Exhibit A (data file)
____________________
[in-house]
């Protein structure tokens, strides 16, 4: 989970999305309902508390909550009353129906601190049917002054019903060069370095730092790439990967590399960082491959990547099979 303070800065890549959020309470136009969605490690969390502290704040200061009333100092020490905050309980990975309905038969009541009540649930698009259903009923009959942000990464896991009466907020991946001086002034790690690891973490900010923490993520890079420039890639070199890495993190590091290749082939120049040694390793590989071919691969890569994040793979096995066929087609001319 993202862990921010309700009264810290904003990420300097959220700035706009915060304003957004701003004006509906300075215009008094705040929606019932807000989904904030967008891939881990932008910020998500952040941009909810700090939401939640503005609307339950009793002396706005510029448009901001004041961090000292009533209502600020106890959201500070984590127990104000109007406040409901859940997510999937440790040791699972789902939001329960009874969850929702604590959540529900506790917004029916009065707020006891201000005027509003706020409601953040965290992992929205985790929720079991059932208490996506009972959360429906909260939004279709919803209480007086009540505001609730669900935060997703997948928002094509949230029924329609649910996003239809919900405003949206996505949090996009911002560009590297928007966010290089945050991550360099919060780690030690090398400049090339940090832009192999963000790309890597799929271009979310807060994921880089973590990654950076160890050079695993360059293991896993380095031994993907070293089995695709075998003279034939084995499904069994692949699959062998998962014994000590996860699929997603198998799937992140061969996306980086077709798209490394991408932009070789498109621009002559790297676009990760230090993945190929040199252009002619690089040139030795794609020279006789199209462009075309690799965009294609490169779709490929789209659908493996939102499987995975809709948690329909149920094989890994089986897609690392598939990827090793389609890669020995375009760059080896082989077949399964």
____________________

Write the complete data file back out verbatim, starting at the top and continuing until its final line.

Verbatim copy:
[in-house]
């Protein structure tokens, strides 16, 4: 989970999305309902508390909550009353129906601190049917002054019903060069370095730092790439990967590399960082491959990547099979 303070800065890549959020309470136009969605490690969390502290704040200061009333100092020490905050309980990975309905038969009541009540649930698009259903009923009959942000990464896991009466907020991946001086002034790690690891973490900010923490993520890079420039890639070199890495993190590091290749082939120049040694390793590989071919691969890569994040793979096995066929087609001319 993202862990921010309700009264810290904003990420300097959220700035706009915060304003957004701003004006509906300075215009008094705040929606019932807000989904904030967008891939881990932008910020998500952040941009909810700090939401939640503005609307339950009793002396706005510029448009901001004041961090000292009533209502600020106890959201500070984590127990104000109007406040409901859940997510999937440790040791699972789902939001329960009874969850929702604590959540529900506790917004029916009065707020006891201000005027509003706020409601953040965290992992929205985790929720079991059932208490996506009972959360429906909260939004279709919803209480007086009540505001609730669900935060997703997948928002094509949230029924329609649910996003239809919900405003949206996505949090996009911002560009590297928007966010290089945050991550360099919060780690030690090398400049090339940090832009192999963000790309890597799929271009979310807060994921880089973590990654950076160890050079695993360059293991896993380095031994993907070293089995695709075998003279034939084995499904069994692949699959062998998962014994000590996860699929997603198998799937992140061969996306980086077709798209490394991408932009070789498109621009002559790297676009990760230090993945190929040199252009002619690089040139030795794609020279006789199209462009075309690799965009294609490169779709490929789209659908493996939102499987995975809709948690329909149920094989890994089986897609690392598939990827090793389609890669020995375009760059080896082989077949399964």